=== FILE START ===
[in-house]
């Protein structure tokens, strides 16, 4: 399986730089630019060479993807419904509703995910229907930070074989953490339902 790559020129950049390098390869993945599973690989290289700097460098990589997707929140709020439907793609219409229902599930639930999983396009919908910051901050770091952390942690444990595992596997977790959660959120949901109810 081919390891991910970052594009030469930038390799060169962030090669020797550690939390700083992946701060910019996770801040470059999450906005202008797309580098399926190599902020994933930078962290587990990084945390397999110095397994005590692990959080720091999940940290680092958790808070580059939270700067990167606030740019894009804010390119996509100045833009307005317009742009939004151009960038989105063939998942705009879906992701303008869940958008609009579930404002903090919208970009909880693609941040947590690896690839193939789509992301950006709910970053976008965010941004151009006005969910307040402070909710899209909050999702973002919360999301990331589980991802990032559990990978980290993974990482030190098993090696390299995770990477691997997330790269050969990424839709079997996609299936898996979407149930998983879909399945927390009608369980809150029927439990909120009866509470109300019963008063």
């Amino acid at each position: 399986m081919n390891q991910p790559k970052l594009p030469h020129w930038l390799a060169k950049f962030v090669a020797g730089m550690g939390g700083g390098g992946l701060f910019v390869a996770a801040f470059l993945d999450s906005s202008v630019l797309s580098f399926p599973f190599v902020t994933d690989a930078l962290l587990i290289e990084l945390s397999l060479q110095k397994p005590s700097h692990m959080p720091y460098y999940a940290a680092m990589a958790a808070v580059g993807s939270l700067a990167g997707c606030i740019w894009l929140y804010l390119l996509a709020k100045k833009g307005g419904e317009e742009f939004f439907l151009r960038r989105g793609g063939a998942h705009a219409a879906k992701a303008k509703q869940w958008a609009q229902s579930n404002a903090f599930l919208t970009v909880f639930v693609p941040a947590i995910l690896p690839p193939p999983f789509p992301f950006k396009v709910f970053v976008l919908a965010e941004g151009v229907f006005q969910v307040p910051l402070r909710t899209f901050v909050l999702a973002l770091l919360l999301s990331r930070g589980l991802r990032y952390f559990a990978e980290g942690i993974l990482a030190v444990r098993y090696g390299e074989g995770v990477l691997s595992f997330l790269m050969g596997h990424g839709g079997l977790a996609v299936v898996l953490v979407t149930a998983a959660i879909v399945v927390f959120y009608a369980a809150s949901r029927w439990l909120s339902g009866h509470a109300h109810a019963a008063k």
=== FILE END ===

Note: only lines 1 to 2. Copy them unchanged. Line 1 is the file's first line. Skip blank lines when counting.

[in-house]
């Protein structure tokens, strides 16, 4: 399986730089630019060479993807419904509703995910229907930070074989953490339902 790559020129950049390098390869993945599973690989290289700097460098990589997707929140709020439907793609219409229902599930639930999983396009919908910051901050770091952390942690444990595992596997977790959660959120949901109810 081919390891991910970052594009030469930038390799060169962030090669020797550690939390700083992946701060910019996770801040470059999450906005202008797309580098399926190599902020994933930078962290587990990084945390397999110095397994005590692990959080720091999940940290680092958790808070580059939270700067990167606030740019894009804010390119996509100045833009307005317009742009939004151009960038989105063939998942705009879906992701303008869940958008609009579930404002903090919208970009909880693609941040947590690896690839193939789509992301950006709910970053976008965010941004151009006005969910307040402070909710899209909050999702973002919360999301990331589980991802990032559990990978980290993974990482030190098993090696390299995770990477691997997330790269050969990424839709079997996609299936898996979407149930998983879909399945927390009608369980809150029927439990909120009866509470109300019963008063």